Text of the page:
"A woman is like a tea bag. You can not tell how strong she is until you put her in hot water."
I'm not completely sure who said this - I've seen it attributed to Nancy Regan, Eleanor Roosevelt, and even Carl Sandburg. Regardless of who said it first, I would like to expand this idea a little further to say that not only does hot water reveal the strength, but also the true character. A dried tea may have the most wonderfully fragrant aroma, but that aroma may or may not be a precise indicator of the flavor. Case in point:
A few weekends ago, I signed up to be an extra - excuse me, "background actor" - in a feature film. Now I've been an ext-. . . background actor. . . in short films before, but not a feature, so I thought it would be a neat experience. Keep in mind, this being a low-budget film, it was a volunteer job. We were told to be on the set at 7am, and that we could possibly be needed up until 8pm. That would make for a long day, and I knew that there could be some downtime, so I brought my MP3 player freshly stocked with a new selection of audio books and pod casts.
I have always been a little prideful about my capacity for patience. In situations when others may loose their patience, I can keep my cool. I arrived at the school auditorium at 7am, signed in, found my seat, got my wardrobe approved, and began to patiently wait to be called.
By 1pm, I was frantically looking for a way out.
I had been sitting in the same auditorium seat for six hours doing nothing. In an attempt to assuage my boredom, I had foolishly used my MP3 player to play some games about three hours earlier, and killed the battery. The room was a toasty 46 degrees because no one could figure out how to turn on the heat, and we were all dressed for summer. The production company had provided enough food for two dozen volunteers, but there were over 120 of us. I was freezing, frustrated, annoyed, and yes, I had lost my patience. My mind began to whirl with excuses I could make up to get the heck out of there and stop wasting my Saturday.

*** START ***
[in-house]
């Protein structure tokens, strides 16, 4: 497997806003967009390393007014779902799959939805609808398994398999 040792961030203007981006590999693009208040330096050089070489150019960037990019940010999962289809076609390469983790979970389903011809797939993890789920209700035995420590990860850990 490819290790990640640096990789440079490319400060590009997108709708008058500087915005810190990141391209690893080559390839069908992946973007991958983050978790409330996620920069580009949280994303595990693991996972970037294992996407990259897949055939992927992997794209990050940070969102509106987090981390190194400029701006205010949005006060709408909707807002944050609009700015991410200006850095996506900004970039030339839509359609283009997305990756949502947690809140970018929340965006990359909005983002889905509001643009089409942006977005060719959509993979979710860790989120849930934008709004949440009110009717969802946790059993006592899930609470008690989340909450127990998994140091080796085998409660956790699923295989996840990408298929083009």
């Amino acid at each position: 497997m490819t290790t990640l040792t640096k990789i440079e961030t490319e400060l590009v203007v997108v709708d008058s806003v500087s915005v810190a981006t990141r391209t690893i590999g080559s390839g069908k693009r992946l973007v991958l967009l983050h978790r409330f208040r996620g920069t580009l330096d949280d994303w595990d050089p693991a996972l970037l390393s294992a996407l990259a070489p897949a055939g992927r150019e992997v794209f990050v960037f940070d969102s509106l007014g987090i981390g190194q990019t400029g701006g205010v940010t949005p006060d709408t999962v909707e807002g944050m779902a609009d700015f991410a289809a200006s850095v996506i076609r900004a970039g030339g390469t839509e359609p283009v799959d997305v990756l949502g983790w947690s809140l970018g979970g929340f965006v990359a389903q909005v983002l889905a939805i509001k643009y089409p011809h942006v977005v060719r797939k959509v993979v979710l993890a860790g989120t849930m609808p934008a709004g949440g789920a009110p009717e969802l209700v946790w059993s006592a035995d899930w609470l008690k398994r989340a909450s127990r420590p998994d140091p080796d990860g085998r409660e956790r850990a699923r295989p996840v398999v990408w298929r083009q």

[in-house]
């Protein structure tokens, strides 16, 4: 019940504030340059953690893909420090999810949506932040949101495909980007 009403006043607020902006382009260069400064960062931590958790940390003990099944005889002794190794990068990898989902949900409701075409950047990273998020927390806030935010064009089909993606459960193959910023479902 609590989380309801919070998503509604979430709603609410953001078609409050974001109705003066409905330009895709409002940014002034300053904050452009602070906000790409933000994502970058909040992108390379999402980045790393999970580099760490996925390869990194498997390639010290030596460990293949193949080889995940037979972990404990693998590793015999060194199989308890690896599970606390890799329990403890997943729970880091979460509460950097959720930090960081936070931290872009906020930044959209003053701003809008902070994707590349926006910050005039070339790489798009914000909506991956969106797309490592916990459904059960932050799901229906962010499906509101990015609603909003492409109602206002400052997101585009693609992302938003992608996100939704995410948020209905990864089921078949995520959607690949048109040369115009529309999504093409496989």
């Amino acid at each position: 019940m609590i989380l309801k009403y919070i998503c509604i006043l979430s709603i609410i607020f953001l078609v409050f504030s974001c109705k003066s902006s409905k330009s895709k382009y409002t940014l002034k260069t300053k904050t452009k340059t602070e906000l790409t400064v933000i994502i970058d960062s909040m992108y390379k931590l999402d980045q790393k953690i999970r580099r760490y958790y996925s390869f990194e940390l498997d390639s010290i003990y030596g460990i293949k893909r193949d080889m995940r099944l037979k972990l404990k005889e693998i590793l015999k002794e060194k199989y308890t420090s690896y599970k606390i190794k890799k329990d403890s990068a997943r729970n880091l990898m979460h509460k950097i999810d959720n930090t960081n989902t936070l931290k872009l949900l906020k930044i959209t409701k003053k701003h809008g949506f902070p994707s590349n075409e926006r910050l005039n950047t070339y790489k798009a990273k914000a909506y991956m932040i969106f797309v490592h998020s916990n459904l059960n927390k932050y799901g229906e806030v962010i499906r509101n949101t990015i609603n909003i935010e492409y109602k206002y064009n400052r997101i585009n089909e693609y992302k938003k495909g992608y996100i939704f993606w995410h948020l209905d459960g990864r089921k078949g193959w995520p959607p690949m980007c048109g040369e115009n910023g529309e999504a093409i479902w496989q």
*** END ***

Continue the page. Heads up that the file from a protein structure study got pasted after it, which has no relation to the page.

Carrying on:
Along with those excuses, another familiar phrase was also flickering in my brain: "Thou shalt not lie." Granted, it would be a little-white-lie, but a lie is a lie. This commandment, and the fact that I had given my word to be there that day, were my only hurdle.
We were called in to lunch, and I stood in line for my pizza slice. In my head, however, I was standing at the precipice of truth, peering over the cliff into the valley of lies. I could see the extras handler standing just a few feet away. All I had to do was walk over to her, mention something about a family emergency or something of that nature, and I would be out the door and into the glorious warm sunshine. What an internal battle I had!
In the end, I kept my mouth shut, ate my pizza, and returned to the frosty auditorium. At 3pm, eight hours after I had arrived, I was finally called back to shoot a few scenes.
This hot water has taught me a few things about myself. I am not the Queen of Patience, as I had presumed myself to be. I was also surprised by how much I was tempted to lie to get out of the situation - I thought I had that taken care of too. But, in the end, what matters is what you do in response to a situation.
So, the next time you sit down for a cup, I encourage you to pause for a moment, as the hot water brings out the flavor from the leaves, and reflect on how the truth about you has been revealed in tough situations, and how you have learned and grown from it.